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Use a chart to track your exercise performance each day.
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To lose weight or to successfully increase your strength via a regular fitness program you need to know which exercises to do on which days, how much weight to use for weighted activities and how many repetitions and sets to perform of each exercise. You also need to keep track of your past results so you can see how well you're progressing. Creating your own workout chart lets you organize your sessions and keep an eye on your progress.
Draw the Chart1.
Write the days of the week in a column on the left side of a sheet of paper. Alternatively, type the names in a word processing program or a spreadsheet.2.
Place the names of all the exercises you do across the top of the page. If you perform total-body workouts, put all the exercises on the same page. If you do different programs on different days -- an upper-body workout one day and a lower-body session the next, for example -- use a new page for each different workout. Add one box that says "notes" or something similar.
Draw horizontal lines across the page, midway between the name of each day. Draw vertical lines to separate each exercise name.
What to Include in the Chart1.
Take your resting pulse rate before you do your first workout each week. Write the number in the "notes" section of the chart for the appropriate day. If your program is effective, your resting pulse rate should decrease over time. You can also check your pulse rate at the end of each workout and list that number in the daily "notes" column as a measure of how hard you worked, along with the amount of time you exercised.2.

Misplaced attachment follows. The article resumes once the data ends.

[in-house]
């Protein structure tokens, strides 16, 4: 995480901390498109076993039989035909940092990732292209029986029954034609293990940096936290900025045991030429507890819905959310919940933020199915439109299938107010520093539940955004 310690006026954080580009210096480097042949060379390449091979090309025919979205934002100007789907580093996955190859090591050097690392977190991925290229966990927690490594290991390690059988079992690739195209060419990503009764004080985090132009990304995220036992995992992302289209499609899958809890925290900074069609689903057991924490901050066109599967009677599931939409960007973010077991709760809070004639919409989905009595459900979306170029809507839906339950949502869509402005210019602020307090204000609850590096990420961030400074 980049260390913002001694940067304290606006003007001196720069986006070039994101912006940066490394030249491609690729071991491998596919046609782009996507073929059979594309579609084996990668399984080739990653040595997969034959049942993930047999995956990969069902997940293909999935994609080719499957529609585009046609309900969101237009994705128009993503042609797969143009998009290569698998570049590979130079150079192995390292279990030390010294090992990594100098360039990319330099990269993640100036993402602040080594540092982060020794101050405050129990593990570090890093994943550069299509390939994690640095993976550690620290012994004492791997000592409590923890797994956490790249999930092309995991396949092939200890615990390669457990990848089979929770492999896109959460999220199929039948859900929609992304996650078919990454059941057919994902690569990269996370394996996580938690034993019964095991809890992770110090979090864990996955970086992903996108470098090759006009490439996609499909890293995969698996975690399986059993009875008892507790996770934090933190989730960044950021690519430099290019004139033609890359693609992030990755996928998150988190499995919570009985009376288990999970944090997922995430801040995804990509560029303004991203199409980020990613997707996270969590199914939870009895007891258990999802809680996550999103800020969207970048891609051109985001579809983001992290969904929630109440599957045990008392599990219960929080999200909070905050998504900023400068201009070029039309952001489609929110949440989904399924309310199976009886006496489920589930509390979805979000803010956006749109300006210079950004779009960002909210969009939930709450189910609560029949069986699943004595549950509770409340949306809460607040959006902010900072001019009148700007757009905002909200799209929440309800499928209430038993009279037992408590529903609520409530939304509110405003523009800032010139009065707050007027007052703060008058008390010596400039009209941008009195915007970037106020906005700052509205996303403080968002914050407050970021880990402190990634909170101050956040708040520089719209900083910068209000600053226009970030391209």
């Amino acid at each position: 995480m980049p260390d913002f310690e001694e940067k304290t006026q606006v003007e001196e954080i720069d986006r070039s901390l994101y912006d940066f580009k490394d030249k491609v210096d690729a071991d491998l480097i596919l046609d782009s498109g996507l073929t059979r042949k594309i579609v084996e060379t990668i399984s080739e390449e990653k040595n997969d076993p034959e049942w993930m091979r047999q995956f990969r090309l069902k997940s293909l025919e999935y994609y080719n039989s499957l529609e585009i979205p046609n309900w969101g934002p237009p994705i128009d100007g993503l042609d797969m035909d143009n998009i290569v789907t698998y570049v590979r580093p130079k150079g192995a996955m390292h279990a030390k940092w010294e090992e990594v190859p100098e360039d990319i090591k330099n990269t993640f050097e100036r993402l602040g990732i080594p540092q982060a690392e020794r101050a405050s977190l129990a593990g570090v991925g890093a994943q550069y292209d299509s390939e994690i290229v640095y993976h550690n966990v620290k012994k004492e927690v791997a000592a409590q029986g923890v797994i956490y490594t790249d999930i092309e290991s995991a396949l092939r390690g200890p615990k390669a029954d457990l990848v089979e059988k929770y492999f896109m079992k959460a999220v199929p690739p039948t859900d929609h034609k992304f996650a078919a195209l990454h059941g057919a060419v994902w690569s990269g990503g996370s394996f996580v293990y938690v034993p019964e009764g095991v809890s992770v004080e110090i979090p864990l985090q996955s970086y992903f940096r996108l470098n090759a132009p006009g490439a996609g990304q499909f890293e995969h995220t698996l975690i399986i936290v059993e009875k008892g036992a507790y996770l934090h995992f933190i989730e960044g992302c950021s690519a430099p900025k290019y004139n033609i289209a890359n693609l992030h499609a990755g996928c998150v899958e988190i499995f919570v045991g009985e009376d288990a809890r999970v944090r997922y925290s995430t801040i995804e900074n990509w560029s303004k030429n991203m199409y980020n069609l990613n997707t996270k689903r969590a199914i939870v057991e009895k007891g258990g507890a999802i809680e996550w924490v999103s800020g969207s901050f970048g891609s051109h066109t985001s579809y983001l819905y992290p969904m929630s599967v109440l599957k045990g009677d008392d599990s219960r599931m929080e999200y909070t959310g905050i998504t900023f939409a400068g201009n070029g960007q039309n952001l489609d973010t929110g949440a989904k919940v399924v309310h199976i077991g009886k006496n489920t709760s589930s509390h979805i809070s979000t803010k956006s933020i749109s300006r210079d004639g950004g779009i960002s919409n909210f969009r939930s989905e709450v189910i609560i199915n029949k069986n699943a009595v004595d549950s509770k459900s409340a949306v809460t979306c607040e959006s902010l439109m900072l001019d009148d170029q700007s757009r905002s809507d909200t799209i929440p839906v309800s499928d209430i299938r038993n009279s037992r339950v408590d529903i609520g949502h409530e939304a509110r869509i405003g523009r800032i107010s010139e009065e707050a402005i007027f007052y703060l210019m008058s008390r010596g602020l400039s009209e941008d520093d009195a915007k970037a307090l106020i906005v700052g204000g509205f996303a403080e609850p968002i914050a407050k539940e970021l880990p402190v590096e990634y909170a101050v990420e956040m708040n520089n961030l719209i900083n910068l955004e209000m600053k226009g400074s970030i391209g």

Write down the basic statistics from each exercise in the appropriate box. If you do barbell squats on a Monday, for example, find the box that intersects the column labeled "barbell squats" and the date labeled "Monday."3.
Include the number of sets that you performed for each exercise, along with the number of repetitions per set and resting time between sets. If the column is simply labeled "squats," also write down the equipment you use, such as a barbell or dumbbells.4.
Chart the amount of weight you lifted for all weighted exercises. Write the number in the same box as the sets and reps. Make a special notation for warm-up sets, such as writing a "W" next to the amount of weight you lifted.5.
Weigh yourself at regular intervals -- such as the same day each week -- and write the number in the "notes" column. If your goal is to lose weight the number should decrease. If you're trying to add muscle the number should increase a bit.6.
Measure key areas of your body weekly and include the measurements in the "notes" column. For example, measure areas you're trying to grow, such as your biceps or chest, or areas you want to trim, such as your waistline. If you're trying to simultaneously lose fat and become stronger, the measurements may offer a better barometer of your progress than your weight.
- Computer program
- Keep your charts for at least the previous month so you can track your progress.
- You'll find many printable logs online.